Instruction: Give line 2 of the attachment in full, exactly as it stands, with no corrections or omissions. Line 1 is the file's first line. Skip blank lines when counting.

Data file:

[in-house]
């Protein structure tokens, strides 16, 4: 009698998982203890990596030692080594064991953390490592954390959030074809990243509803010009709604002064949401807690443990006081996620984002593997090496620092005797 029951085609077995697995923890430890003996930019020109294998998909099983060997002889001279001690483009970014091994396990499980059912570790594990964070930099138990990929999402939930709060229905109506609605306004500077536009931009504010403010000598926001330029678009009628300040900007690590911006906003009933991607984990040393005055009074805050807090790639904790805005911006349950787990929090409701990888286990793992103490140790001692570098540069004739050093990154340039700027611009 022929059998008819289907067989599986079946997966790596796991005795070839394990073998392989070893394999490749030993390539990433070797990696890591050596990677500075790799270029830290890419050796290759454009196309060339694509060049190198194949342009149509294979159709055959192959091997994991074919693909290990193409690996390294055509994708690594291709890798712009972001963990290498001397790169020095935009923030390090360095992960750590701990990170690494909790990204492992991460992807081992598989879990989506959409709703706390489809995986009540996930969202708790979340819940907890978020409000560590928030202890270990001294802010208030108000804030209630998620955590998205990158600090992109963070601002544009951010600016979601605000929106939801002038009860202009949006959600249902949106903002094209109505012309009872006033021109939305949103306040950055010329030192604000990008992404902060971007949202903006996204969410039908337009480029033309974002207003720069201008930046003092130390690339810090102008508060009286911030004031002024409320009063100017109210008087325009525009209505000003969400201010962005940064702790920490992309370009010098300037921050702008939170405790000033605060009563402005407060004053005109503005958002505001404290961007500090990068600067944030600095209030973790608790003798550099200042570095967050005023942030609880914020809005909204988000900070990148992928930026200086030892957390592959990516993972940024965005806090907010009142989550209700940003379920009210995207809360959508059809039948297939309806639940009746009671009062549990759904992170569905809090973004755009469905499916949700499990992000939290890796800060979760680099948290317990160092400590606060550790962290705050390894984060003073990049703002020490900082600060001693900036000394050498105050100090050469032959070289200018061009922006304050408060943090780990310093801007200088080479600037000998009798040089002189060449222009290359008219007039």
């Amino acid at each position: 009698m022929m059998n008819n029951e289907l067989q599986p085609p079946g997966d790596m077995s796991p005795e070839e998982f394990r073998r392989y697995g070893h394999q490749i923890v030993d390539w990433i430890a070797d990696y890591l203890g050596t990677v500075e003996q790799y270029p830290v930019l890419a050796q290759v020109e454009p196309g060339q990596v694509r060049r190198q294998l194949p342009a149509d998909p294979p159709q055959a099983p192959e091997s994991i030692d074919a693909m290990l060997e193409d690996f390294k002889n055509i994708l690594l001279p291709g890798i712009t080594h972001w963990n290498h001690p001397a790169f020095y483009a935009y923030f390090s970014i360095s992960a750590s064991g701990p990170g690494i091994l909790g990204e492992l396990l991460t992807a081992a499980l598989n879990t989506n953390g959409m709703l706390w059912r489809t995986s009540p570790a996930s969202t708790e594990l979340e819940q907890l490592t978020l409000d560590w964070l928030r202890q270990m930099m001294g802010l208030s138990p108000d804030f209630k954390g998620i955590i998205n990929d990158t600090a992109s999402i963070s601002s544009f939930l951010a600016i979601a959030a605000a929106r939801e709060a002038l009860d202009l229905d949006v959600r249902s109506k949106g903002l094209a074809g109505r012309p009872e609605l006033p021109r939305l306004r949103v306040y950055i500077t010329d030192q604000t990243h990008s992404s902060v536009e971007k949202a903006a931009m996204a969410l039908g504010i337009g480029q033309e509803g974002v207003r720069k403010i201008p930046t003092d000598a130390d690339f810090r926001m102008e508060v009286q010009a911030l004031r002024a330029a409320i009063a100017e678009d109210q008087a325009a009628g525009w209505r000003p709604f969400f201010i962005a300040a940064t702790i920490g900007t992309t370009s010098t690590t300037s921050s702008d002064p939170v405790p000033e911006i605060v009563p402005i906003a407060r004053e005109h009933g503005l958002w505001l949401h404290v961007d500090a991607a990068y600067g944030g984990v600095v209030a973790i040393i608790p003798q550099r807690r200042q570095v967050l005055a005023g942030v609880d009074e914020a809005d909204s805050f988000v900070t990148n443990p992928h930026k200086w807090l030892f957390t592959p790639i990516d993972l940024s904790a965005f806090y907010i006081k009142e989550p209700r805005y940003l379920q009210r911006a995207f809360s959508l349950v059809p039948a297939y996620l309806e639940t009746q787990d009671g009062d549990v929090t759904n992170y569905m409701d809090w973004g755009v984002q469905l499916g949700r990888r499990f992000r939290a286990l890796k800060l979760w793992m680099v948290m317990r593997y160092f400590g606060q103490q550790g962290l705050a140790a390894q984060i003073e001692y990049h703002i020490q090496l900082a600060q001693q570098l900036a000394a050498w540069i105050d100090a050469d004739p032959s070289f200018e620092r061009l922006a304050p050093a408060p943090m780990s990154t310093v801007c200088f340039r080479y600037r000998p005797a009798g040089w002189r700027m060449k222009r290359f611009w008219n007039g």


């Protein structure tokens, strides 16, 4: 009698998982203890990596030692080594064991953390490592954390959030074809990243509803010009709604002064949401807690443990006081996620984002593997090496620092005797 029951085609077995697995923890430890003996930019020109294998998909099983060997002889001279001690483009970014091994396990499980059912570790594990964070930099138990990929999402939930709060229905109506609605306004500077536009931009504010403010000598926001330029678009009628300040900007690590911006906003009933991607984990040393005055009074805050807090790639904790805005911006349950787990929090409701990888286990793992103490140790001692570098540069004739050093990154340039700027611009 022929059998008819289907067989599986079946997966790596796991005795070839394990073998392989070893394999490749030993390539990433070797990696890591050596990677500075790799270029830290890419050796290759454009196309060339694509060049190198194949342009149509294979159709055959192959091997994991074919693909290990193409690996390294055509994708690594291709890798712009972001963990290498001397790169020095935009923030390090360095992960750590701990990170690494909790990204492992991460992807081992598989879990989506959409709703706390489809995986009540996930969202708790979340819940907890978020409000560590928030202890270990001294802010208030108000804030209630998620955590998205990158600090992109963070601002544009951010600016979601605000929106939801002038009860202009949006959600249902949106903002094209109505012309009872006033021109939305949103306040950055010329030192604000990008992404902060971007949202903006996204969410039908337009480029033309974002207003720069201008930046003092130390690339810090102008508060009286911030004031002024409320009063100017109210008087325009525009209505000003969400201010962005940064702790920490992309370009010098300037921050702008939170405790000033605060009563402005407060004053005109503005958002505001404290961007500090990068600067944030600095209030973790608790003798550099200042570095967050005023942030609880914020809005909204988000900070990148992928930026200086030892957390592959990516993972940024965005806090907010009142989550209700940003379920009210995207809360959508059809039948297939309806639940009746009671009062549990759904992170569905809090973004755009469905499916949700499990992000939290890796800060979760680099948290317990160092400590606060550790962290705050390894984060003073990049703002020490900082600060001693900036000394050498105050100090050469032959070289200018061009922006304050408060943090780990310093801007200088080479600037000998009798040089002189060449222009290359008219007039």